Graduate Tutors for Princeton’s Residential Colleges
11 April 2007 (collegiateway.org) — As part of the continuing expansion of the residential college system at Princeton University, The Daily Princetonian reports today that each college will soon include a compliment of resident graduate students. This is an excellent practice, regularly recommended here on the Collegiate Way. At some other institutions these resident grad students would be called “resident tutors”—not tutors in the help-with-studying sense, but in the historical sense of someone who looks after the welfare of another. Congratulations to Princeton on this important enhancement to the collegiate life of their campus.
Colleges pick grad studentsBy Lianna Kissinger-Virizlay, Princetonian Contributor
As the University anticipates drastic changes to take effect next year with the opening of Whitman College and the advent of the four-year residential college system, 60 graduate students are preparing for their roles in the new order.
These “resident graduate students,” or RGSes, will live among undergraduates in the residential colleges next year, planning weekly activities and socializing with their younger neighbors.
Currently, graduate students serve as assistant masters and graduate fellows in each college, but they will be replaced next year by a full-time director of student life, who will live close to campus and oversee the residential college adviser (RCA) program.
“The idea [for the RGSes] initiated with the Four-Year College Program committee, composed of students, staff and faculty,” Associate Dean of the College Claire Fowler said in an email. “One important goal of the four-year college is to create a more integrated campus, to provide more opportunities for freshmen and sophomores to mix with upperclass students, and it also makes sense to create opportunities for undergraduates to get to know graduate students.”
Applicants for RGS positions wrote essays, submitted recommendations and participated in 30-minute interviews. About 120 students applied for the 60 spaces, which will be divided among the six residential colleges. Each RGS received notice of his or her acceptance to the program in late March.
The high number of applicants might be due to the perks of being an RGS: subsidized housing and 125 dining hall meals a semester. For some, other enticements are more persuasive.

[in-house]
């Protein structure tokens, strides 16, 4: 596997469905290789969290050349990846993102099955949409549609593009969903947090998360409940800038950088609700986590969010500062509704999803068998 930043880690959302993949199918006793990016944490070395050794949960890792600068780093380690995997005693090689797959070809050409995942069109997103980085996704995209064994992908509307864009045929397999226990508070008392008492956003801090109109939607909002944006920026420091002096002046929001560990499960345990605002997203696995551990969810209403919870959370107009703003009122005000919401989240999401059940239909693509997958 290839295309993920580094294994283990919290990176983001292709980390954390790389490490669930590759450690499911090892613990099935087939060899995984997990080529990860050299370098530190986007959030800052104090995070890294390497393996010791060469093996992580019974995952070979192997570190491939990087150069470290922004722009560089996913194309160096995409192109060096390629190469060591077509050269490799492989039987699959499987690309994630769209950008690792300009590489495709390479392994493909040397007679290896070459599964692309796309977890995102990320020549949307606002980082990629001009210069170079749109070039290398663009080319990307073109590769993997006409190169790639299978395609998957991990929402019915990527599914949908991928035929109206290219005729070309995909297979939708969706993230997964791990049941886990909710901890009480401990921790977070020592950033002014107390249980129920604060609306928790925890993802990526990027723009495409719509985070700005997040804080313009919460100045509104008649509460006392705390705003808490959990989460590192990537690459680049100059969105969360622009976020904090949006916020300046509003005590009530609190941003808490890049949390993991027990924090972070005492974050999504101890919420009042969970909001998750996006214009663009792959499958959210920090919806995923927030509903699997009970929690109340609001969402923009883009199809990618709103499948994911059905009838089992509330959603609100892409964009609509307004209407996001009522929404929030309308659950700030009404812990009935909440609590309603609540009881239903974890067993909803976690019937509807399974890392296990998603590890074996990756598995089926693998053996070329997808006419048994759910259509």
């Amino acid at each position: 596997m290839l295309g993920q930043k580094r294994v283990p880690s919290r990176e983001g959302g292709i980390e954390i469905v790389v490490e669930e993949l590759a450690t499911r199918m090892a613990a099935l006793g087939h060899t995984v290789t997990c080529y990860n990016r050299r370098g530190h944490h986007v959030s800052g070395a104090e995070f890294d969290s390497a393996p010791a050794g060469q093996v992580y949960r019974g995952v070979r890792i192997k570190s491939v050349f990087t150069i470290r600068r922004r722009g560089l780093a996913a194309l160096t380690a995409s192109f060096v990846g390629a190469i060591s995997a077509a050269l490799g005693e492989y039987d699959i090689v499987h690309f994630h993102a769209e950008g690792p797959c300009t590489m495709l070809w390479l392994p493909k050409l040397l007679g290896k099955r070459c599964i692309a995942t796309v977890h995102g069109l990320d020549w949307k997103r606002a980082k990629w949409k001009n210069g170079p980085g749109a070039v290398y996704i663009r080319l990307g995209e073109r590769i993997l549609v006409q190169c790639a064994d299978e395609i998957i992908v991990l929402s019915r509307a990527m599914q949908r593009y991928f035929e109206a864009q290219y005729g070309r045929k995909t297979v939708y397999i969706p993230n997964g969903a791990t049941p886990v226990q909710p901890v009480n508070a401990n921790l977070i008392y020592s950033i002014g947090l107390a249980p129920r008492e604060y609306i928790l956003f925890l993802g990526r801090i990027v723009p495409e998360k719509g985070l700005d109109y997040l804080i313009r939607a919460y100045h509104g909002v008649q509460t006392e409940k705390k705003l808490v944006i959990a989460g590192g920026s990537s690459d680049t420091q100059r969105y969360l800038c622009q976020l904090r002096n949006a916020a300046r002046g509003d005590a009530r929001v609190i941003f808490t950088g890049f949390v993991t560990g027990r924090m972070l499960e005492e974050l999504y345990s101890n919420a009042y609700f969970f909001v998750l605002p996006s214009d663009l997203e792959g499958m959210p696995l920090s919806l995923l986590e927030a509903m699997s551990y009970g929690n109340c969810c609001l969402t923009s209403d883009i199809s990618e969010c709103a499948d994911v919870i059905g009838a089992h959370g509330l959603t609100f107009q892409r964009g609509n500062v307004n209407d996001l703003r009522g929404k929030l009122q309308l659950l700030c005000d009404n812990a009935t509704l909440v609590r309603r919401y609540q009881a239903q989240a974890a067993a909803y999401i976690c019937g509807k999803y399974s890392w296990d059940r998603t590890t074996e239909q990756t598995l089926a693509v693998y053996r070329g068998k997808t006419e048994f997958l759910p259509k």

“I feel as a graduate student that we don’t really have a community, so you seek it out,” Natalie Kostinski GS, an electrical engineering Ph.D. student and a future Mathey RGS, said.
Padma Maitland GS, a future RGS in Wilson College, said undergrads and grad students must work to ensure that the two populations can coexist harmoniously under the new system. “You live together and hope there can be a shared interest,” she said.
While RGSes will be responsible for organizing events and participating in the undergraduate community, the specifics of their job remain unclear. “[The activities and their frequency] will depend on the role taken by the RGS and the needs of the college,” Fowler said. “The position is intended to be very flexible.”
Future RGSes and college masters agree that the program will pan out differently in each residential college. “What I’m planning to do is to meet weekly with the RGSes and review their activities,” Mathey Master Antoine Kahn said. “I expect them to be involved in many activities.”
Kahn will meet with the Mathey RGSes through the spring and early fall to solidify the goals and operations of the program. “Everyone, at the beginning of the year, will have an assignment,” he said.
Kostinski’s personal initiative will be to promote music among her undergraduate neighbors. When she was an undergraduate engineer, Kostinski didn’t have time in her schedule to continue playing the violin.
“I really missed it … I was hoping I could help others keep that in their schedule, keep that in their lives and maybe organize a [quartet.]” The quartet would then hold open concerts for the college community to attend.
Rosa Andujar GS, a future RGS in Mathey and current graduate fellow in Mathey, said she is excited for the program to change because she feels the RGSes will have a more focused purpose. “There are so many [graduate fellows]—we may have had dinner once, but we don’t even know each other,” she said. By contrast, she said, she hopes the new system will foster a tight-knit community of RGSes and their undergraduate neighbors.
Not everyone believes the new RGS system is a good idea, however. Kevin Smith ‘07, an RCA in Wilson, lamented the removal of the assistant masters. “Right now, AMs are helpful for RCAs because they are more authoritative than an RCA, but [they] aren’t bound to report any violations that might lead to consequences for students,” Smith said. “They can use their discretion when resolving issues in a way that full-time college staff can’t.”
But Butler College Dean David Stirk said he is “confident the RCAs will feel supported [under the new system].”
“To some extent it will be an honor system, since they’re not employees,” Stirk said of the RGSes. “We’re still working out how we’re going to direct it.”
Correction: The original version of this article stated that resident graduate students receive free housing and meals. In fact, they get subsidized housing and 125 dining hall meals per semester. The Daily Princetonian regrets the error.